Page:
For hedge funds staking their high-fee proposition on returns untethered to the broader market, there’s a clear risk with the new torrent of commoditized statistics: By the time someone is talking about a new source, it’s already crowded.
“The fight for alpha is very fierce,” said David Khabie-Zeitoune, the chief executive officer at GSA Capital, a London-based quant hedge fund. “It’s still possible to find something that is relatively unexploited, but the expectation increasingly is that that will be exploited soon.”
It’s a cycle familiar to many investors.
In 2013, PanAgora’s Mussalli found that stocks recommended on Seeking Alpha, a popular website where investors share trade ideas, would enjoy a pop that lasted five days. It started trading on that signal with an automated system, only for the gains to shorten -- until it terminated the strategy altogether two years on.
That’s partly why Mussalli tends to be wary of data sets packaged by providers, complete with backtested strategies.
“The problem is: first, was that a fluke or was that real?” he said from Boston. “Second, is it going to be there after everybody’s using it?”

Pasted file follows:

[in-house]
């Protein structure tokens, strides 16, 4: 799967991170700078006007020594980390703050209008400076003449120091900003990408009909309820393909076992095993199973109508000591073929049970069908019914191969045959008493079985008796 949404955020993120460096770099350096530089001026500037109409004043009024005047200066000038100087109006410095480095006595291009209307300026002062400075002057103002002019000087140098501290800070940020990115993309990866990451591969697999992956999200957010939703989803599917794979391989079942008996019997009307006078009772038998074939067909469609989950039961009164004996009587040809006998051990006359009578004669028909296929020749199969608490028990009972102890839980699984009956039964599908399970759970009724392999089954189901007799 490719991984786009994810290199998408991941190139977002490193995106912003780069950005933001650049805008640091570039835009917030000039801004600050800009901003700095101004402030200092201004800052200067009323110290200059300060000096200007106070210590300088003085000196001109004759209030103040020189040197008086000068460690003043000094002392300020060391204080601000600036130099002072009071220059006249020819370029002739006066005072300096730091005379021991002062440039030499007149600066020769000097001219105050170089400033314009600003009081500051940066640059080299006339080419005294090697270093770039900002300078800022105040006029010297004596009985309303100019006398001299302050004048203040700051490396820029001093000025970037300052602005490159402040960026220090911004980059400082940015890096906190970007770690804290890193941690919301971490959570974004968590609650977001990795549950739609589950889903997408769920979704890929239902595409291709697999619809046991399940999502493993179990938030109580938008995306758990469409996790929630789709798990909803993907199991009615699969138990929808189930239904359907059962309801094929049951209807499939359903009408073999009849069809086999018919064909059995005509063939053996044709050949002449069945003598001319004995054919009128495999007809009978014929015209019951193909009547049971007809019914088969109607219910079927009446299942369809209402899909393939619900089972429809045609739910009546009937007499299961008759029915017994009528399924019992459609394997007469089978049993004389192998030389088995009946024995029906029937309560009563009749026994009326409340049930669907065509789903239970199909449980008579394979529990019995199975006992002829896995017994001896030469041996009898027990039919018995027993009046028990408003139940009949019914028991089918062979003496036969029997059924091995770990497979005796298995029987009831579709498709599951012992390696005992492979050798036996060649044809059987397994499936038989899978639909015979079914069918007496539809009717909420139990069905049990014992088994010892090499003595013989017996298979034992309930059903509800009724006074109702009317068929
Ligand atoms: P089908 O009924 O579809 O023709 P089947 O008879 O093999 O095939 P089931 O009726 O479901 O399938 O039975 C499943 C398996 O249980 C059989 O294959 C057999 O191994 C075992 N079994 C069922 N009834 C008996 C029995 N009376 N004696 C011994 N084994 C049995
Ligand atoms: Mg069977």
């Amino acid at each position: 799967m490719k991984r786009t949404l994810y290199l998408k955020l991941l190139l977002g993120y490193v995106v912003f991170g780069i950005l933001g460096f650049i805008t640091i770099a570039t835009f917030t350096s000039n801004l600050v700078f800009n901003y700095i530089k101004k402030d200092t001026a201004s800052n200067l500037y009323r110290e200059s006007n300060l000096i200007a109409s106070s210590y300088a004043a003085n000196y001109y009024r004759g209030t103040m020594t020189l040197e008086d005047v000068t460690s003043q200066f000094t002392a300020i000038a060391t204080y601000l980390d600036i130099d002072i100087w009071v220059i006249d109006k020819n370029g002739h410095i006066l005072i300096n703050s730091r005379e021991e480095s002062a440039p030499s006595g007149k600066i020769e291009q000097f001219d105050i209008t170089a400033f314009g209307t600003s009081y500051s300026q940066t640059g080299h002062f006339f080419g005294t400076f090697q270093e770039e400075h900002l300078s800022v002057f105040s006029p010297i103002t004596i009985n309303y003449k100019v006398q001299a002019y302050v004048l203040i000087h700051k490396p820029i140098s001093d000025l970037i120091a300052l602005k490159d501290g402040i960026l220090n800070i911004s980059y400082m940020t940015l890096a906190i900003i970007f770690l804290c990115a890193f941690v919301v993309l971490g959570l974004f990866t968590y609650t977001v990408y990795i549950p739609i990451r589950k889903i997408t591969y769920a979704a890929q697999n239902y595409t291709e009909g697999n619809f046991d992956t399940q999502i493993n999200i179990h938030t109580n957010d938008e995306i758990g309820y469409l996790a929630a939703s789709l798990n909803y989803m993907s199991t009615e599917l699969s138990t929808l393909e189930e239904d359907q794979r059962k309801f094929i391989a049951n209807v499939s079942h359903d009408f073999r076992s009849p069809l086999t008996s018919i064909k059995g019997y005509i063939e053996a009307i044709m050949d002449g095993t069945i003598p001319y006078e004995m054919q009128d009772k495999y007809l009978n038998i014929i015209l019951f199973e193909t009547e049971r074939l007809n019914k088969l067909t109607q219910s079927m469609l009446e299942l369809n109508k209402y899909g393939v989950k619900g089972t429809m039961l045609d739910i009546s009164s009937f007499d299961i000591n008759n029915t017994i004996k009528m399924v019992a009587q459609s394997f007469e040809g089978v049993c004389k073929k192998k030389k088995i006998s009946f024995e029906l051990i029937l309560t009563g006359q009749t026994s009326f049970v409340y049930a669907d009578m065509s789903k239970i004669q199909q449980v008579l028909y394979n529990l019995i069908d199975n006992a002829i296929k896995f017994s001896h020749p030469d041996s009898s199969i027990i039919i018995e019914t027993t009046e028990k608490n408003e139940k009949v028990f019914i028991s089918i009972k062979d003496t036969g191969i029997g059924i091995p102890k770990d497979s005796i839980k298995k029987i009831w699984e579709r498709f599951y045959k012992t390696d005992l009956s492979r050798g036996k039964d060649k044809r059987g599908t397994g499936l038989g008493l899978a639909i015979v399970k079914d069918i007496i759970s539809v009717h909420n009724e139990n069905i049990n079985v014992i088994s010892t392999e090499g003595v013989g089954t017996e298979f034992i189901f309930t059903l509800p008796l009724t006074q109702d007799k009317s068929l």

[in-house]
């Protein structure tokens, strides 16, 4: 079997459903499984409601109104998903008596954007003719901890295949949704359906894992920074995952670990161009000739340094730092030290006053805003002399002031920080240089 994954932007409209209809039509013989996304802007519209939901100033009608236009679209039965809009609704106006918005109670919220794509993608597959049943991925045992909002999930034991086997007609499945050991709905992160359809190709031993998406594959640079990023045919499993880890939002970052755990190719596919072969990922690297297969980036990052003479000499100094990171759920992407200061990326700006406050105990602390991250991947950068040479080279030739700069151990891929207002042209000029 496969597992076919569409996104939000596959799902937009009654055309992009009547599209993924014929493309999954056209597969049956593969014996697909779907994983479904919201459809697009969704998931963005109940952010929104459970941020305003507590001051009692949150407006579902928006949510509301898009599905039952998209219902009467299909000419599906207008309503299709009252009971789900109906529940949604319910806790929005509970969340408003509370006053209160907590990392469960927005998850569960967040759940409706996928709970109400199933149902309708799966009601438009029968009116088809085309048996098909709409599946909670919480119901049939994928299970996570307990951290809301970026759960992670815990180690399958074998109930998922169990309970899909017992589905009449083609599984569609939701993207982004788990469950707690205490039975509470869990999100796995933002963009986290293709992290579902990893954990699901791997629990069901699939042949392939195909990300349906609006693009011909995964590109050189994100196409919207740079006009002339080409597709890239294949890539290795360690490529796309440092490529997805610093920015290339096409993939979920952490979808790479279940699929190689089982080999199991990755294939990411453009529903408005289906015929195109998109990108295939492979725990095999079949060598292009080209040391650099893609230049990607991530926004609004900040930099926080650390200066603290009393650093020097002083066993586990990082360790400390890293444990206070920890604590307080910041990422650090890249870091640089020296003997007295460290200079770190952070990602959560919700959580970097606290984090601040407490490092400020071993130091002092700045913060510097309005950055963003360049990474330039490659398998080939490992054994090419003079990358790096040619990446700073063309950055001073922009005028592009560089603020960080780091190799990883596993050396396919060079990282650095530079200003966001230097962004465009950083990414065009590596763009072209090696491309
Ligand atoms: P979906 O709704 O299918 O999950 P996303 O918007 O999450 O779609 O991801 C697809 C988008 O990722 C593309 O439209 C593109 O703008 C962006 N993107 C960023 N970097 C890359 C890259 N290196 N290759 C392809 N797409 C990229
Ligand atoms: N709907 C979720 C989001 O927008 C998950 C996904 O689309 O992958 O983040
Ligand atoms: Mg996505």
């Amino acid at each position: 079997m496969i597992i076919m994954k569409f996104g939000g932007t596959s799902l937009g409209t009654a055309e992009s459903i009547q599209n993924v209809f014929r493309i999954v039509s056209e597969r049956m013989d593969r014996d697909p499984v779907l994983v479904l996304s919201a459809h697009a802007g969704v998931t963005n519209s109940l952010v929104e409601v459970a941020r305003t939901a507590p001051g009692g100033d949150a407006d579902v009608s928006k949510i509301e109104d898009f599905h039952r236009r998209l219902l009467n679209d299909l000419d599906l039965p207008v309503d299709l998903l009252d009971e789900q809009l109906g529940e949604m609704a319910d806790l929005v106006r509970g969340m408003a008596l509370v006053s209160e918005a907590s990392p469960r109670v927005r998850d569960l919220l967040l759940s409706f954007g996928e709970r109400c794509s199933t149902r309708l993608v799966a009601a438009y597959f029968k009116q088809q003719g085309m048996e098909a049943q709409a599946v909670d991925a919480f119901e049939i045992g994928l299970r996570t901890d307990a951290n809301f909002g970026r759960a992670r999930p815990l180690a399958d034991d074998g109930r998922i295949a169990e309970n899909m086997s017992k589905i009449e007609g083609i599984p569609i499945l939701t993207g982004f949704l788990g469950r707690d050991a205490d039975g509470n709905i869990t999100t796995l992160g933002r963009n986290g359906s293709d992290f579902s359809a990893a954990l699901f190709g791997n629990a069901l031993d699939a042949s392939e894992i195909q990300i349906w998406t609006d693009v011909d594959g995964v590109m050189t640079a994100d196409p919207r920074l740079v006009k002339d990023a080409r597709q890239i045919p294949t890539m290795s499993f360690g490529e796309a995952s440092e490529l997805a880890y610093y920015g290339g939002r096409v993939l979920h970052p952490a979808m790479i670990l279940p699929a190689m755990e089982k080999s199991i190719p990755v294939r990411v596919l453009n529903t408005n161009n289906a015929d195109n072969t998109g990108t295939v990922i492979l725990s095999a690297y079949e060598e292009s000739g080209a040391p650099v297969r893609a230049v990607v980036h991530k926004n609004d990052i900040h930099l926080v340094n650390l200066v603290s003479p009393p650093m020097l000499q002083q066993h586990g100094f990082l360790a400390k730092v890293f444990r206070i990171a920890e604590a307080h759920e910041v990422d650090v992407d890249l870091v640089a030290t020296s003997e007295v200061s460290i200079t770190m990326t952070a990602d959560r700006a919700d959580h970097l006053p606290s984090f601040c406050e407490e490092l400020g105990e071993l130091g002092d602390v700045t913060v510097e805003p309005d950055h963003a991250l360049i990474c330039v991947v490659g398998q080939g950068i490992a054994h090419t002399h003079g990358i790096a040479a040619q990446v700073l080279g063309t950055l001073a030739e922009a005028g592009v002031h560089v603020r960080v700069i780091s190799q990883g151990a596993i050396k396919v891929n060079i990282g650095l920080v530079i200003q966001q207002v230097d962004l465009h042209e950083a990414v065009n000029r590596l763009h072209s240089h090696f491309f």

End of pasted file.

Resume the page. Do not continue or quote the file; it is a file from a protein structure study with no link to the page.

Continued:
Even if the odds of success are uncertain, the tantalizing prospect of stealing a march on the competition means plenty of hedge funds are looking to up their game, despite budgetary pressures stemming from outflows this year.
Neudata, which advises the buy side on alternative data, has seen a bump in client queries and searches since Covid-19 started, CEO Rado Lipus said. One estimate puts spending on the industry this year at $1.7 billion, a sevenfold surge from just five years ago.
Part of its allure is the high-frequency signals, especially at a time when disagreements among sell-side analysts are at a record and official data are obsolete almost as soon as they are released. On Eagle Alpha, 59% of the data sets are updated daily.
The growing capacity of hedge funds to mine investing signals comes as the pandemic accelerates the shift to a digital world. A customer paying cash at their corner store can’t be traced, but one buying on Amazon can easily show up in a data set via email receipts and credit-card transactions.
In London, Aspect Capital credits a technology that scans the news and turns articles into a sentiment score for each asset for the swift bearish pivot of the systematic macro fund in the early days of the sell-off.
“If you got more data opportunities that are available more quickly with more granular updates and less lag, that’s definitely something you should take advantage of,” said Christopher Reeve, who heads up risk at the quant firm.
Over at RAM Active Investments, Tony Guida is experiencing the digital transformation first-hand this year, consulting his priest ahead of his wedding entirely on Zoom.
In his day job, Guida has been noodling on sentiment signals from blogs and social media for years. And even with the challenges, the quant has good news for new players wading into the industry: Alternative data is trumping more traditional signals in explaining market returns.
“Every data set -- especially alternative data -- is a small part potentially of a current truth,” he said from Geneva.